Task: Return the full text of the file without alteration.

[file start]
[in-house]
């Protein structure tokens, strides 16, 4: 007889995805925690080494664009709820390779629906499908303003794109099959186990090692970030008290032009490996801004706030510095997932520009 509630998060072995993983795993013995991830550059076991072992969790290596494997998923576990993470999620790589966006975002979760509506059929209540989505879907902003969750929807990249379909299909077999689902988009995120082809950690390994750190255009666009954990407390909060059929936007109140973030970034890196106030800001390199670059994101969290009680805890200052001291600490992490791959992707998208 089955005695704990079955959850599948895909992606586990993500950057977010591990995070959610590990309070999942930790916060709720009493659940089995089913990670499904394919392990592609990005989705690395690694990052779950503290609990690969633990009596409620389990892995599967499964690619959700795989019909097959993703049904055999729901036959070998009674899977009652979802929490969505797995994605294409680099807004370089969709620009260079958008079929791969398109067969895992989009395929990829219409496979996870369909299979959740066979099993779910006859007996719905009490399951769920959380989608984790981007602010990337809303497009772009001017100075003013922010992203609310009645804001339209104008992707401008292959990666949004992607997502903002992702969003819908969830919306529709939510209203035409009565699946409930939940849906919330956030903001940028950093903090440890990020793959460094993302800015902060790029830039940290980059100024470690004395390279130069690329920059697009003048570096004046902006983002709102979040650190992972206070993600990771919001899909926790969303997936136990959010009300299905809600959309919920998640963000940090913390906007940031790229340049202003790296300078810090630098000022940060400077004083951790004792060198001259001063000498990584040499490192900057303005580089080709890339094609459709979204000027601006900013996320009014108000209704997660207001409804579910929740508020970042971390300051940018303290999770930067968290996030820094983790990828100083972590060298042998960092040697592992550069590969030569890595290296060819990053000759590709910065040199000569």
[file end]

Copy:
[in-house]
């Protein structure tokens, strides 16, 4: 007889995805925690080494664009709820390779629906499908303003794109099959186990090692970030008290032009490996801004706030510095997932520009 509630998060072995993983795993013995991830550059076991072992969790290596494997998923576990993470999620790589966006975002979760509506059929209540989505879907902003969750929807990249379909299909077999689902988009995120082809950690390994750190255009666009954990407390909060059929936007109140973030970034890196106030800001390199670059994101969290009680805890200052001291600490992490791959992707998208 089955005695704990079955959850599948895909992606586990993500950057977010591990995070959610590990309070999942930790916060709720009493659940089995089913990670499904394919392990592609990005989705690395690694990052779950503290609990690969633990009596409620389990892995599967499964690619959700795989019909097959993703049904055999729901036959070998009674899977009652979802929490969505797995994605294409680099807004370089969709620009260079958008079929791969398109067969895992989009395929990829219409496979996870369909299979959740066979099993779910006859007996719905009490399951769920959380989608984790981007602010990337809303497009772009001017100075003013922010992203609310009645804001339209104008992707401008292959990666949004992607997502903002992702969003819908969830919306529709939510209203035409009565699946409930939940849906919330956030903001940028950093903090440890990020793959460094993302800015902060790029830039940290980059100024470690004395390279130069690329920059697009003048570096004046902006983002709102979040650190992972206070993600990771919001899909926790969303997936136990959010009300299905809600959309919920998640963000940090913390906007940031790229340049202003790296300078810090630098000022940060400077004083951790004792060198001259001063000498990584040499490192900057303005580089080709890339094609459709979204000027601006900013996320009014108000209704997660207001409804579910929740508020970042971390300051940018303290999770930067968290996030820094983790990828100083972590060298042998960092040697592992550069590969030569890595290296060819990053000759590709910065040199000569």